Four Bagatellen (1961)
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About this Work
Source: CD "Works by Maki Ishii V", Fontec FOCD3194..
I composed this work in 1961 when I was studying in the Department of Composition at the Berlin Hochschule für Musik and in the process of receiving a thorough grounding in the principles of dodecaphony from Josef Rufer, the celebrated pupil and assistant of Arnold Schönberg, originator of the twelve-tone technique. Perhaps reflecting my conditions at this time, the four very brief movements of which this work consists were composed strictly in line with the serialist principles of Schönberg and Webern.
But what surprised even me as I listened to the first performance of this work was that the sound of the music somehow seemed to evoke Japan, something I had not remotely envisaged when I was composing the work. This is spite of it having been written in accordance with twelve-tone technique, a technique which had emerged within the historic evolution of Western music, in other words in accordance with a rigorous technique of contemporary Western origin. Much later, a Japanese critic described the violin phrases in the high register in the final movement of the work as bringing to mind "the penetrating sound of the ryūteki flute (in the Gagaku ensemble)". It now seems to me possible that the sound of Gagaku heard when I was a young child may have lodged in my subconscious to reemerge, unaware at the time to me, in this piece.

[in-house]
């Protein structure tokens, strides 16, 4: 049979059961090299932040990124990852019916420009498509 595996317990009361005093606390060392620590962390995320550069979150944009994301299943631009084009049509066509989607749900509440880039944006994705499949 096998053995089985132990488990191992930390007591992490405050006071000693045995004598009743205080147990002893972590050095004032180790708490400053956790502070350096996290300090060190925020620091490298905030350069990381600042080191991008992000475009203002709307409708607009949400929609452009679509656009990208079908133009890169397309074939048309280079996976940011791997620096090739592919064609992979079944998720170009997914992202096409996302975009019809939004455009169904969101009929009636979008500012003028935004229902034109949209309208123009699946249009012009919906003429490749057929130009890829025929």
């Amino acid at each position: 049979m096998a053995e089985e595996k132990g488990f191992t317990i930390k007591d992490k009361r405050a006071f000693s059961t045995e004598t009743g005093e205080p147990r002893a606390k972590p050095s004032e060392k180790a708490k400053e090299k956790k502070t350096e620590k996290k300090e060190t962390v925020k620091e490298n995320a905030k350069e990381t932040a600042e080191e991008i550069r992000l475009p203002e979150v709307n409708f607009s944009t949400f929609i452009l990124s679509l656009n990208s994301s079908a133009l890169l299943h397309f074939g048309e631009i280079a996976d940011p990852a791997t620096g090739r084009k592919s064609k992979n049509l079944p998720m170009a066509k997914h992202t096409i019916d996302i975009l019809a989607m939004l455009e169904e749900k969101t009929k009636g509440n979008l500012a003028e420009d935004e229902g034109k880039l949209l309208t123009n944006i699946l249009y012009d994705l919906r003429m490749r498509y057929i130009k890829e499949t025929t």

First performance: July 1961 / Berlin, Haus am Waldsee
Performers: Takaya Urakawa, violin, Rie Okamura, piano